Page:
And what about other types of connectivity? Like your photos in your genealogy software to your photos in your photo management software. Or your locations with a small map connecting to Google or Bing maps.

4. But all those are still implemented in inefficient forms. You have to enter one field at a time, over and over. Free form is the proper way to go. Drag and drop. Ribbon commands that are context sensitive. Spreadsheet type entry for repetitive data.

7. Just found a new ancestor - Why not tweet that from your genealogy software? It can include the info for you. You don’t have to copy it over again.What about an RSS feed of every modification to your tree. Automatic posts (or retrievals) to and from Facebook? Lots of possibilities for Apps connecting to a genealogy program.

9. I believe 98% of genealogy software isn’t useful. I quit using Quicken long ago because I found I spent 99% of my time entering the data and 1% of my time generating useless reports from it.

10. Yes, researching family history is fun. But most programs make the data entry tedious, not fun.

Louis

3. klemens (klemens)
Germany flag
Joined: Thu, 5 Sep 2013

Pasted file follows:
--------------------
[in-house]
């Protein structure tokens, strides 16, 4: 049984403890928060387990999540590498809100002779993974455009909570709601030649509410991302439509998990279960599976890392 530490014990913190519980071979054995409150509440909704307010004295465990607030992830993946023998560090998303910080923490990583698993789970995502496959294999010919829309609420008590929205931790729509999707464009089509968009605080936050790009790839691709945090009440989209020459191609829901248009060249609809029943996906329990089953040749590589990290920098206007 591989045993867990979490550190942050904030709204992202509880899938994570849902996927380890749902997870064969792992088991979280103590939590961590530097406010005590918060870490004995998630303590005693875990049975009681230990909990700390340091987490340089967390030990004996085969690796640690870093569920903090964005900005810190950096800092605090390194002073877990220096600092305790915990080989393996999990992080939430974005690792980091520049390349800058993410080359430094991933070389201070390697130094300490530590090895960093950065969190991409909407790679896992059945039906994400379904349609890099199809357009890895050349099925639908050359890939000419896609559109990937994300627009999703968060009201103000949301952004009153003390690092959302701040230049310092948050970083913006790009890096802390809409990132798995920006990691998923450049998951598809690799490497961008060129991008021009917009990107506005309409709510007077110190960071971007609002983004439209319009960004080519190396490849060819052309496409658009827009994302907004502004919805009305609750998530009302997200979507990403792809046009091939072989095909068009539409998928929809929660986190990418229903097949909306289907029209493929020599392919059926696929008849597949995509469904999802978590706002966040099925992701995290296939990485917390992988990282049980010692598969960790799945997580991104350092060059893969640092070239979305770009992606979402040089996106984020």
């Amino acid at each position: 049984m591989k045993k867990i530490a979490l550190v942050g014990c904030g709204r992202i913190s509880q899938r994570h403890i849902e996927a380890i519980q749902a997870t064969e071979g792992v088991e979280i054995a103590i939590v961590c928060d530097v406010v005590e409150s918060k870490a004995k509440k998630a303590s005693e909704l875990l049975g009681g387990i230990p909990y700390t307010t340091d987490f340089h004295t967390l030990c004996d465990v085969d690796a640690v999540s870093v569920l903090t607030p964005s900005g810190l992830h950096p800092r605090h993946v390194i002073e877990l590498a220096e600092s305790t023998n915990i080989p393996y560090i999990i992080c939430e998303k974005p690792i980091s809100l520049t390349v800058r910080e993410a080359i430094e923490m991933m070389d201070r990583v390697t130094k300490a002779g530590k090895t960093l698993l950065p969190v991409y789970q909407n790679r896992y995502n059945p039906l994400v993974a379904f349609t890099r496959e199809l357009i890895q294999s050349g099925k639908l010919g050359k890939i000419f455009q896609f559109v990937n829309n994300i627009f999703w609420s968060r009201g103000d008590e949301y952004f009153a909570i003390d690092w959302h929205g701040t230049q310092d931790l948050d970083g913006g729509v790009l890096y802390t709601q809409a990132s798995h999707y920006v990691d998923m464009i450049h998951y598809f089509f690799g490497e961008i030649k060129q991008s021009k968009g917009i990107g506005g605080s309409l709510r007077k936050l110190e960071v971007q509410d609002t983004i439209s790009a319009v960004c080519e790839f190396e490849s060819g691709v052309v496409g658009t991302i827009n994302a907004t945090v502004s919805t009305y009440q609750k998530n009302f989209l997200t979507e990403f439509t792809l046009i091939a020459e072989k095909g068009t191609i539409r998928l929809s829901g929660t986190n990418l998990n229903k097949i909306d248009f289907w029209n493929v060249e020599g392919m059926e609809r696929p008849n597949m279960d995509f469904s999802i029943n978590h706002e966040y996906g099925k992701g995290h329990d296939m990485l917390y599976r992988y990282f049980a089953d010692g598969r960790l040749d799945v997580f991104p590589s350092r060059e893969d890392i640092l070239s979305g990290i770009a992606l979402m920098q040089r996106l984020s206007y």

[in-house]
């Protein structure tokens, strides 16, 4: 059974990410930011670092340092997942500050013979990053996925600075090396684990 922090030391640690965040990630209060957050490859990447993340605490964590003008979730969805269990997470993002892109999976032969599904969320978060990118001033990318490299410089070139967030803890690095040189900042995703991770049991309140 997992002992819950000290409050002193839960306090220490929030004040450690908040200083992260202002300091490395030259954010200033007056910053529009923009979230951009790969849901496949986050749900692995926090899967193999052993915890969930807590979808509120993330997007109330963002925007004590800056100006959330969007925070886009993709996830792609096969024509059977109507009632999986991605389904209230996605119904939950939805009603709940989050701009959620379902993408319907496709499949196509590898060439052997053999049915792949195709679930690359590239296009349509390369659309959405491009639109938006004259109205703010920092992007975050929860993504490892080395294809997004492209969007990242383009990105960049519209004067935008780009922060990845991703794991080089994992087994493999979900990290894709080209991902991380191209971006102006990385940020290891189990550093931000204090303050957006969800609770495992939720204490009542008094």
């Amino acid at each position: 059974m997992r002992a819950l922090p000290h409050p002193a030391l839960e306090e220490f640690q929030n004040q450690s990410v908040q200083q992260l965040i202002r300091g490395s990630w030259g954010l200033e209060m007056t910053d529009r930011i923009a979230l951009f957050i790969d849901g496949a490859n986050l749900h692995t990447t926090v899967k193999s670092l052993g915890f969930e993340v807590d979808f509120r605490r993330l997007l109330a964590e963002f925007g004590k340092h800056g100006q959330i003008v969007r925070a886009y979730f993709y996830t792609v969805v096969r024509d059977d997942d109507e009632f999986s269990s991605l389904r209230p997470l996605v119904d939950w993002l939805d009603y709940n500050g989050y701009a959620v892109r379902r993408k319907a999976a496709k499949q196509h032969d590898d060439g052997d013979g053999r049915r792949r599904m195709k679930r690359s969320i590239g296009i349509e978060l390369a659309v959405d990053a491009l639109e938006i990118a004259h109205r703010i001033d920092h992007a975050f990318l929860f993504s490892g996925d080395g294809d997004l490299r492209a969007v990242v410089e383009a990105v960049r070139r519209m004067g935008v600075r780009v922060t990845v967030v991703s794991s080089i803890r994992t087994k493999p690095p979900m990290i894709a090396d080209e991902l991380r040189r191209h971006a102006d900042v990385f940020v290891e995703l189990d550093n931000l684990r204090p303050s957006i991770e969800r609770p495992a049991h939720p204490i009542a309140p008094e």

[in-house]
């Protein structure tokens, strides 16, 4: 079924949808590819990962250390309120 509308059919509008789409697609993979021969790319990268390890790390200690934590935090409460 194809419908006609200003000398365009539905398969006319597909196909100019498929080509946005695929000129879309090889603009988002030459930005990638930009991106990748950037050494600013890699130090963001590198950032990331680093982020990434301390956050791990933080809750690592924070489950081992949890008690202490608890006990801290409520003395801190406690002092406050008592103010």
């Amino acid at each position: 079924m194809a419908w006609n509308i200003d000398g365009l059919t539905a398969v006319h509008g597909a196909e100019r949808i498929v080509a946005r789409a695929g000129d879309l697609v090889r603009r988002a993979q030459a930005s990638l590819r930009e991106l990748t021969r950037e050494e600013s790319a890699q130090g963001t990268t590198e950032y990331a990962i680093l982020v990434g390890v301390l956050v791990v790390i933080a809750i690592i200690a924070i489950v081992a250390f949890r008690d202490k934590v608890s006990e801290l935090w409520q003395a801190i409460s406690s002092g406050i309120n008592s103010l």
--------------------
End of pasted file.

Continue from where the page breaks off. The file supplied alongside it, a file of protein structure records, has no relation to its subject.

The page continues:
1 blog comment, 4 forum posts
Posted: Sat, 22 Mar 2014  Permalink

Interesting list. I agree with many points, but I think the twitter/facebook/etc connections are not top priorities. If you ever add anything like that, please make it optional.
“Gamification” is kind of a trend, but I’m not too sure about it. I mean, genealogy is already a puzzle game for geeks, so all I can think of are smart stats and helpful hints for possible angles where to focus your research attention next.
Also, your life events as you described them sound like a big help already. Can’t wait to see them in use (ahem ;-) )

Simplicity of data entry is probably the most important point on your list. The big winner will be source-based data entry. There should be no other way to enter data than that, always describe what you’ve got as a source first and then describe the relevant info in it.

 

The Following 2 Sites Have Linked Here

  1. Randy Seaver - GeneaMusings : Sun, 16 Mar 2014
    ... Louis talked to many genealogy and technology folks, and reveals his conclusions about genealogy software. Right on, I think....

  2. Modern Software Experience (Tamura Jones): 2014-10-20: GeneaBlog Awards 2014 : 16 hrs, 14 min ago
    Behold Blog 2014-03-12: Re-evaluating the Future of Genealogy Software